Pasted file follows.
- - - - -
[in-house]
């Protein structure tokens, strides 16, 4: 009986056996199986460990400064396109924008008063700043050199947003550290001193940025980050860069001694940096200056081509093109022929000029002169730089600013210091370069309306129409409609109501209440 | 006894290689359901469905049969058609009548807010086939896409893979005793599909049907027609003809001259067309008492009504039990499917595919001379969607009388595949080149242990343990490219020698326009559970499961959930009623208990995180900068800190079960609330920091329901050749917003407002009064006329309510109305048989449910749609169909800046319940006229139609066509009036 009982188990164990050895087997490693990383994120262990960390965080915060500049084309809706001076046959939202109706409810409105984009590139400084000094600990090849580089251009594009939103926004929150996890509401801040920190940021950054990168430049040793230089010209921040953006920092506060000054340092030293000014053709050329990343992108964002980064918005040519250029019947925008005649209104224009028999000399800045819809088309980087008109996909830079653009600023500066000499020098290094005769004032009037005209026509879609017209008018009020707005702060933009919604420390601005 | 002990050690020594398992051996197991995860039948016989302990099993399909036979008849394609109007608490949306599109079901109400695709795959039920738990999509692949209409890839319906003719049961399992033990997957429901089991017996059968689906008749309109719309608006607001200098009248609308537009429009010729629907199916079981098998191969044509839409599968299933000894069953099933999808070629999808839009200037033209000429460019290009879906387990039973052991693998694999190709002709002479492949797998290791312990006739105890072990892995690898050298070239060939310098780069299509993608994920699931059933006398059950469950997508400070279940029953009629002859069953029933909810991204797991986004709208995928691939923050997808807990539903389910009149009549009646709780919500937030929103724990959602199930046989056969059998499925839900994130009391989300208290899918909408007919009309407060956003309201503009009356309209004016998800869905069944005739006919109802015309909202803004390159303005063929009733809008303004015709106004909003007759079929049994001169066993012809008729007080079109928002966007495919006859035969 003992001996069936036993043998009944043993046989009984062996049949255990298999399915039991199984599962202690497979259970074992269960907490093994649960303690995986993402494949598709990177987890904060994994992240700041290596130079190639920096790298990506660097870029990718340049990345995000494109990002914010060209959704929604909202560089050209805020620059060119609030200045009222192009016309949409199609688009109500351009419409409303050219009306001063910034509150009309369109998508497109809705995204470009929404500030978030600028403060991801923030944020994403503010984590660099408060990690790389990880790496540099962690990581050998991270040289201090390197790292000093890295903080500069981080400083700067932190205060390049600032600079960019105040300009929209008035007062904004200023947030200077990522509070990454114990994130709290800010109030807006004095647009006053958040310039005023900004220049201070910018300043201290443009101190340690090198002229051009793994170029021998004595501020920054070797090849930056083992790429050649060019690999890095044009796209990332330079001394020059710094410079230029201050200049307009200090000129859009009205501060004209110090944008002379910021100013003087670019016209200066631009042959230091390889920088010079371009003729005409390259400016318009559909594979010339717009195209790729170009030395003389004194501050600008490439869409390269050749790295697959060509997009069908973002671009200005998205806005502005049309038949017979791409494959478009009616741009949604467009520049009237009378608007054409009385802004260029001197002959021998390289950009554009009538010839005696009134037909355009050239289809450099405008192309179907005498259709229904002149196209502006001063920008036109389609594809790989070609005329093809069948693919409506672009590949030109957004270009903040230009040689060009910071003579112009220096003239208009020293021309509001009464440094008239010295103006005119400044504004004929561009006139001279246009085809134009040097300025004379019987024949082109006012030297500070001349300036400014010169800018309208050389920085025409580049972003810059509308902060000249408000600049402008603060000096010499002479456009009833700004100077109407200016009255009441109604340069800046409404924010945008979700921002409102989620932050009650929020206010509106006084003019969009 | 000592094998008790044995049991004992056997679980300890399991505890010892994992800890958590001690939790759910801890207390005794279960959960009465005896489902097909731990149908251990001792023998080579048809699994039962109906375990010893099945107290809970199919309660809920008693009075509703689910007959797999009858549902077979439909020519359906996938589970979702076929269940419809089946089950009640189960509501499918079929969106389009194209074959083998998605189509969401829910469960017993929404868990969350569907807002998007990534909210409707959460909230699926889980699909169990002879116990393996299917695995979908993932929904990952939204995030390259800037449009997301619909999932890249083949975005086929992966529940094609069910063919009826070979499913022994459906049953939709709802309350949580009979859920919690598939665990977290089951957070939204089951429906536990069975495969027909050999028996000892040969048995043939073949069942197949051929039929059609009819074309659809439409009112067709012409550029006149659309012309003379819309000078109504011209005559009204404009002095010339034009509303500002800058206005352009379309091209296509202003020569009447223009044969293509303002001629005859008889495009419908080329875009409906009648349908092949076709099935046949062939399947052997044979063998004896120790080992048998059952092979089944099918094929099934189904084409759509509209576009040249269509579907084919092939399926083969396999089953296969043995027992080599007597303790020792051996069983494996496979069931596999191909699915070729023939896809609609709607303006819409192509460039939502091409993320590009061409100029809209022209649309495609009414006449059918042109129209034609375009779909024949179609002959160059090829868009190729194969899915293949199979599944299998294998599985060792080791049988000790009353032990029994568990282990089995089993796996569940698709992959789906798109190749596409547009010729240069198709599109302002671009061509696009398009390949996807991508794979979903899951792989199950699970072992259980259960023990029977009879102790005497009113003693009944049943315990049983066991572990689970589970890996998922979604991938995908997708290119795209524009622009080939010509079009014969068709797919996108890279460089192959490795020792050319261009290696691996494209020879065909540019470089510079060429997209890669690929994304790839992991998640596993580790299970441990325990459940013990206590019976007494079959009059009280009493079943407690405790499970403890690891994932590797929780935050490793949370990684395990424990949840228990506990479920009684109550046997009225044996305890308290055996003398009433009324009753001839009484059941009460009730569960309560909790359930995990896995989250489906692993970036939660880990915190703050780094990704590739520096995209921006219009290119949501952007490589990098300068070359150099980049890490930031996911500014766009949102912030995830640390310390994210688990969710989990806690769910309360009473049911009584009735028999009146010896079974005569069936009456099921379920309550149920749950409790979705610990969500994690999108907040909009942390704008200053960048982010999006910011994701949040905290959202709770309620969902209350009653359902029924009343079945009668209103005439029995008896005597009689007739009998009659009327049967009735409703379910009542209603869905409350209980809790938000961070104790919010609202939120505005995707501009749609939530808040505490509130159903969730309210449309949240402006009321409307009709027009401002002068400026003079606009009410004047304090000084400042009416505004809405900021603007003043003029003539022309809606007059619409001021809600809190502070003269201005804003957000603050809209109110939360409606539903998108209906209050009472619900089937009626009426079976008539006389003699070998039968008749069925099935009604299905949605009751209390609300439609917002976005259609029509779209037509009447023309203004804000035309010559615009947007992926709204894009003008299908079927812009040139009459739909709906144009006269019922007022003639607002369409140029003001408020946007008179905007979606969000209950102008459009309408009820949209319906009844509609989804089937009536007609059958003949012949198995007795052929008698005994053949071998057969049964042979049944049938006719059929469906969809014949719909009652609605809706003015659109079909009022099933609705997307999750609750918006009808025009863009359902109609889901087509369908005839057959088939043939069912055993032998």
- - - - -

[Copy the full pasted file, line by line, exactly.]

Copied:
[in-house]
């Protein structure tokens, strides 16, 4: 009986056996199986460990400064396109924008008063700043050199947003550290001193940025980050860069001694940096200056081509093109022929000029002169730089600013210091370069309306129409409609109501209440 | 006894290689359901469905049969058609009548807010086939896409893979005793599909049907027609003809001259067309008492009504039990499917595919001379969607009388595949080149242990343990490219020698326009559970499961959930009623208990995180900068800190079960609330920091329901050749917003407002009064006329309510109305048989449910749609169909800046319940006229139609066509009036 009982188990164990050895087997490693990383994120262990960390965080915060500049084309809706001076046959939202109706409810409105984009590139400084000094600990090849580089251009594009939103926004929150996890509401801040920190940021950054990168430049040793230089010209921040953006920092506060000054340092030293000014053709050329990343992108964002980064918005040519250029019947925008005649209104224009028999000399800045819809088309980087008109996909830079653009600023500066000499020098290094005769004032009037005209026509879609017209008018009020707005702060933009919604420390601005 | 002990050690020594398992051996197991995860039948016989302990099993399909036979008849394609109007608490949306599109079901109400695709795959039920738990999509692949209409890839319906003719049961399992033990997957429901089991017996059968689906008749309109719309608006607001200098009248609308537009429009010729629907199916079981098998191969044509839409599968299933000894069953099933999808070629999808839009200037033209000429460019290009879906387990039973052991693998694999190709002709002479492949797998290791312990006739105890072990892995690898050298070239060939310098780069299509993608994920699931059933006398059950469950997508400070279940029953009629002859069953029933909810991204797991986004709208995928691939923050997808807990539903389910009149009549009646709780919500937030929103724990959602199930046989056969059998499925839900994130009391989300208290899918909408007919009309407060956003309201503009009356309209004016998800869905069944005739006919109802015309909202803004390159303005063929009733809008303004015709106004909003007759079929049994001169066993012809008729007080079109928002966007495919006859035969 003992001996069936036993043998009944043993046989009984062996049949255990298999399915039991199984599962202690497979259970074992269960907490093994649960303690995986993402494949598709990177987890904060994994992240700041290596130079190639920096790298990506660097870029990718340049990345995000494109990002914010060209959704929604909202560089050209805020620059060119609030200045009222192009016309949409199609688009109500351009419409409303050219009306001063910034509150009309369109998508497109809705995204470009929404500030978030600028403060991801923030944020994403503010984590660099408060990690790389990880790496540099962690990581050998991270040289201090390197790292000093890295903080500069981080400083700067932190205060390049600032600079960019105040300009929209008035007062904004200023947030200077990522509070990454114990994130709290800010109030807006004095647009006053958040310039005023900004220049201070910018300043201290443009101190340690090198002229051009793994170029021998004595501020920054070797090849930056083992790429050649060019690999890095044009796209990332330079001394020059710094410079230029201050200049307009200090000129859009009205501060004209110090944008002379910021100013003087670019016209200066631009042959230091390889920088010079371009003729005409390259400016318009559909594979010339717009195209790729170009030395003389004194501050600008490439869409390269050749790295697959060509997009069908973002671009200005998205806005502005049309038949017979791409494959478009009616741009949604467009520049009237009378608007054409009385802004260029001197002959021998390289950009554009009538010839005696009134037909355009050239289809450099405008192309179907005498259709229904002149196209502006001063920008036109389609594809790989070609005329093809069948693919409506672009590949030109957004270009903040230009040689060009910071003579112009220096003239208009020293021309509001009464440094008239010295103006005119400044504004004929561009006139001279246009085809134009040097300025004379019987024949082109006012030297500070001349300036400014010169800018309208050389920085025409580049972003810059509308902060000249408000600049402008603060000096010499002479456009009833700004100077109407200016009255009441109604340069800046409404924010945008979700921002409102989620932050009650929020206010509106006084003019969009 | 000592094998008790044995049991004992056997679980300890399991505890010892994992800890958590001690939790759910801890207390005794279960959960009465005896489902097909731990149908251990001792023998080579048809699994039962109906375990010893099945107290809970199919309660809920008693009075509703689910007959797999009858549902077979439909020519359906996938589970979702076929269940419809089946089950009640189960509501499918079929969106389009194209074959083998998605189509969401829910469960017993929404868990969350569907807002998007990534909210409707959460909230699926889980699909169990002879116990393996299917695995979908993932929904990952939204995030390259800037449009997301619909999932890249083949975005086929992966529940094609069910063919009826070979499913022994459906049953939709709802309350949580009979859920919690598939665990977290089951957070939204089951429906536990069975495969027909050999028996000892040969048995043939073949069942197949051929039929059609009819074309659809439409009112067709012409550029006149659309012309003379819309000078109504011209005559009204404009002095010339034009509303500002800058206005352009379309091209296509202003020569009447223009044969293509303002001629005859008889495009419908080329875009409906009648349908092949076709099935046949062939399947052997044979063998004896120790080992048998059952092979089944099918094929099934189904084409759509509209576009040249269509579907084919092939399926083969396999089953296969043995027992080599007597303790020792051996069983494996496979069931596999191909699915070729023939896809609609709607303006819409192509460039939502091409993320590009061409100029809209022209649309495609009414006449059918042109129209034609375009779909024949179609002959160059090829868009190729194969899915293949199979599944299998294998599985060792080791049988000790009353032990029994568990282990089995089993796996569940698709992959789906798109190749596409547009010729240069198709599109302002671009061509696009398009390949996807991508794979979903899951792989199950699970072992259980259960023990029977009879102790005497009113003693009944049943315990049983066991572990689970589970890996998922979604991938995908997708290119795209524009622009080939010509079009014969068709797919996108890279460089192959490795020792050319261009290696691996494209020879065909540019470089510079060429997209890669690929994304790839992991998640596993580790299970441990325990459940013990206590019976007494079959009059009280009493079943407690405790499970403890690891994932590797929780935050490793949370990684395990424990949840228990506990479920009684109550046997009225044996305890308290055996003398009433009324009753001839009484059941009460009730569960309560909790359930995990896995989250489906692993970036939660880990915190703050780094990704590739520096995209921006219009290119949501952007490589990098300068070359150099980049890490930031996911500014766009949102912030995830640390310390994210688990969710989990806690769910309360009473049911009584009735028999009146010896079974005569069936009456099921379920309550149920749950409790979705610990969500994690999108907040909009942390704008200053960048982010999006910011994701949040905290959202709770309620969902209350009653359902029924009343079945009668209103005439029995008896005597009689007739009998009659009327049967009735409703379910009542209603869905409350209980809790938000961070104790919010609202939120505005995707501009749609939530808040505490509130159903969730309210449309949240402006009321409307009709027009401002002068400026003079606009009410004047304090000084400042009416505004809405900021603007003043003029003539022309809606007059619409001021809600809190502070003269201005804003957000603050809209109110939360409606539903998108209906209050009472619900089937009626009426079976008539006389003699070998039968008749069925099935009604299905949605009751209390609300439609917002976005259609029509779209037509009447023309203004804000035309010559615009947007992926709204894009003008299908079927812009040139009459739909709906144009006269019922007022003639607002369409140029003001408020946007008179905007979606969000209950102008459009309408009820949209319906009844509609989804089937009536007609059958003949012949198995007795052929008698005994053949071998057969049964042979049944049938006719059929469906969809014949719909009652609605809706003015659109079909009022099933609705997307999750609750918006009808025009863009359902109609889901087509369908005839057959088939043939069912055993032998």